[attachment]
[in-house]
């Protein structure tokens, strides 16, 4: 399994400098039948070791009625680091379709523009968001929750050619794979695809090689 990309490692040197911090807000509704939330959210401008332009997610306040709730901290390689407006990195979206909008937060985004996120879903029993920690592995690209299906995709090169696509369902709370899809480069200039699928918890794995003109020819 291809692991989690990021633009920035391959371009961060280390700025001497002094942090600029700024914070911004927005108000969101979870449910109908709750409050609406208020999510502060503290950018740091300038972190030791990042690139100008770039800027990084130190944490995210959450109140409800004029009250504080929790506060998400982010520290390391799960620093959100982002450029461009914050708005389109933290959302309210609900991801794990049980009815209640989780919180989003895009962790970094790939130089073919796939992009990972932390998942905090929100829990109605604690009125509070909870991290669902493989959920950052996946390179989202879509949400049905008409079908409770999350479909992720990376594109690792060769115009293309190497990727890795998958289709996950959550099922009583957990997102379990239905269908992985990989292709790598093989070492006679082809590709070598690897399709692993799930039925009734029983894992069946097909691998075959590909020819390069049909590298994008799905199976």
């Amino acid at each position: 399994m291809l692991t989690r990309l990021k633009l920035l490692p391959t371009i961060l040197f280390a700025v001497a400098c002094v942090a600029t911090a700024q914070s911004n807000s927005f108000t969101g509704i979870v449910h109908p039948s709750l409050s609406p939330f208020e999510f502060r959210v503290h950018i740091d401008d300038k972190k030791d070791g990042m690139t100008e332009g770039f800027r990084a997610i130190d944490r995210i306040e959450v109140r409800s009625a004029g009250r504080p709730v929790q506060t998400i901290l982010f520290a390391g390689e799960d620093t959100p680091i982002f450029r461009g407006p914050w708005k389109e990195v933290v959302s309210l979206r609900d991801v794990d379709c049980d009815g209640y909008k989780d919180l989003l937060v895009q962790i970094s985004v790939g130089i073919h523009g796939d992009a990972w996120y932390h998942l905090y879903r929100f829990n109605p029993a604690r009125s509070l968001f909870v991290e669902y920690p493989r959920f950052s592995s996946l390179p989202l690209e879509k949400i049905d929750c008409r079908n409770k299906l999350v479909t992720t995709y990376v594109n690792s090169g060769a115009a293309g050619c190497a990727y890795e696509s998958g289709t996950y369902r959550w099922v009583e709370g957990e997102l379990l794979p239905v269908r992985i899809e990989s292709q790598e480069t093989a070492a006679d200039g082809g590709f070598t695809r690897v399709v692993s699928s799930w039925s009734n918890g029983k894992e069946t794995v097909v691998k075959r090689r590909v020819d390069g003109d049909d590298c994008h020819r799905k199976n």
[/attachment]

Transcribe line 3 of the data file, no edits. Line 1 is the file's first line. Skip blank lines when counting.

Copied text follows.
């Amino acid at each position: 399994m291809l692991t989690r990309l990021k633009l920035l490692p391959t371009i961060l040197f280390a700025v001497a400098c002094v942090a600029t911090a700024q914070s911004n807000s927005f108000t969101g509704i979870v449910h109908p039948s709750l409050s609406p939330f208020e999510f502060r959210v503290h950018i740091d401008d300038k972190k030791d070791g990042m690139t100008e332009g770039f800027r990084a997610i130190d944490r995210i306040e959450v109140r409800s009625a004029g009250r504080p709730v929790q506060t998400i901290l982010f520290a390391g390689e799960d620093t959100p680091i982002f450029r461009g407006p914050w708005k389109e990195v933290v959302s309210l979206r609900d991801v794990d379709c049980d009815g209640y909008k989780d919180l989003l937060v895009q962790i970094s985004v790939g130089i073919h523009g796939d992009a990972w996120y932390h998942l905090y879903r929100f829990n109605p029993a604690r009125s509070l968001f909870v991290e669902y920690p493989r959920f950052s592995s996946l390179p989202l690209e879509k949400i049905d929750c008409r079908n409770k299906l999350v479909t992720t995709y990376v594109n690792s090169g060769a115009a293309g050619c190497a990727y890795e696509s998958g289709t996950y369902r959550w099922v009583e709370g957990e997102l379990l794979p239905v269908r992985i899809e990989s292709q790598e480069t093989a070492a006679d200039g082809g590709f070598t695809r690897v399709v692993s699928s799930w039925s009734n918890g029983k894992e069946t794995v097909v691998k075959r090689r590909v020819d390069g003109d049909d590298c994008h020819r799905k199976n």